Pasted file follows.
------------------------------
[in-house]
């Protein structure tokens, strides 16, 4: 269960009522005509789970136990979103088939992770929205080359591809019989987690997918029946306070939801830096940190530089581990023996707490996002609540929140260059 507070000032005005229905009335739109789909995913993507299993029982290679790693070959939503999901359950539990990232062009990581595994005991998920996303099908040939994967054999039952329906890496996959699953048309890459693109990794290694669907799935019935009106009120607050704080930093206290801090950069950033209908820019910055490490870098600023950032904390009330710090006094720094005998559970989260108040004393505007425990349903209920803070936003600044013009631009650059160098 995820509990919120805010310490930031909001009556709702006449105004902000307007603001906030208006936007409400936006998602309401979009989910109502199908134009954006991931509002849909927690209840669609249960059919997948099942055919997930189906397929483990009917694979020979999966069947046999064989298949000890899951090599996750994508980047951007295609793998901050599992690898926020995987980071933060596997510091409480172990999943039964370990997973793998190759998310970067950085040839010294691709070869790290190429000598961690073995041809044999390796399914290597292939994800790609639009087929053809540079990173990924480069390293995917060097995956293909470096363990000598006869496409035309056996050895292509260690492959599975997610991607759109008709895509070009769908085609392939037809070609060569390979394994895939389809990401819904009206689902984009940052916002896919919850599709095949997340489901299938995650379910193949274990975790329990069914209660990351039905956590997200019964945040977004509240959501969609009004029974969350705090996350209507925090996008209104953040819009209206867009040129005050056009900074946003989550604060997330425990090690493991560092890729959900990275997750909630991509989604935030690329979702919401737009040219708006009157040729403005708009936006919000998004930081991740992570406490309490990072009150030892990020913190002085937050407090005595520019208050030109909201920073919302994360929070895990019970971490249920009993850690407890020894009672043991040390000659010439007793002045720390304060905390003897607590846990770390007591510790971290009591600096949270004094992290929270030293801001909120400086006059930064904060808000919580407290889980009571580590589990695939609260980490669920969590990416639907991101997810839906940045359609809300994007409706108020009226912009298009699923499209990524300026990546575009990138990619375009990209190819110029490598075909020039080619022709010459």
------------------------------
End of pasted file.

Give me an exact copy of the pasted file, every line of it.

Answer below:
[in-house]
């Protein structure tokens, strides 16, 4: 269960009522005509789970136990979103088939992770929205080359591809019989987690997918029946306070939801830096940190530089581990023996707490996002609540929140260059 507070000032005005229905009335739109789909995913993507299993029982290679790693070959939503999901359950539990990232062009990581595994005991998920996303099908040939994967054999039952329906890496996959699953048309890459693109990794290694669907799935019935009106009120607050704080930093206290801090950069950033209908820019910055490490870098600023950032904390009330710090006094720094005998559970989260108040004393505007425990349903209920803070936003600044013009631009650059160098 995820509990919120805010310490930031909001009556709702006449105004902000307007603001906030208006936007409400936006998602309401979009989910109502199908134009954006991931509002849909927690209840669609249960059919997948099942055919997930189906397929483990009917694979020979999966069947046999064989298949000890899951090599996750994508980047951007295609793998901050599992690898926020995987980071933060596997510091409480172990999943039964370990997973793998190759998310970067950085040839010294691709070869790290190429000598961690073995041809044999390796399914290597292939994800790609639009087929053809540079990173990924480069390293995917060097995956293909470096363990000598006869496409035309056996050895292509260690492959599975997610991607759109008709895509070009769908085609392939037809070609060569390979394994895939389809990401819904009206689902984009940052916002896919919850599709095949997340489901299938995650379910193949274990975790329990069914209660990351039905956590997200019964945040977004509240959501969609009004029974969350705090996350209507925090996008209104953040819009209206867009040129005050056009900074946003989550604060997330425990090690493991560092890729959900990275997750909630991509989604935030690329979702919401737009040219708006009157040729403005708009936006919000998004930081991740992570406490309490990072009150030892990020913190002085937050407090005595520019208050030109909201920073919302994360929070895990019970971490249920009993850690407890020894009672043991040390000659010439007793002045720390304060905390003897607590846990770390007591510790971290009591600096949270004094992290929270030293801001909120400086006059930064904060808000919580407290889980009571580590589990695939609260980490669920969590990416639907991101997810839906940045359609809300994007409706108020009226912009298009699923499209990524300026990546575009990138990619375009990209190819110029490598075909020039080619022709010459």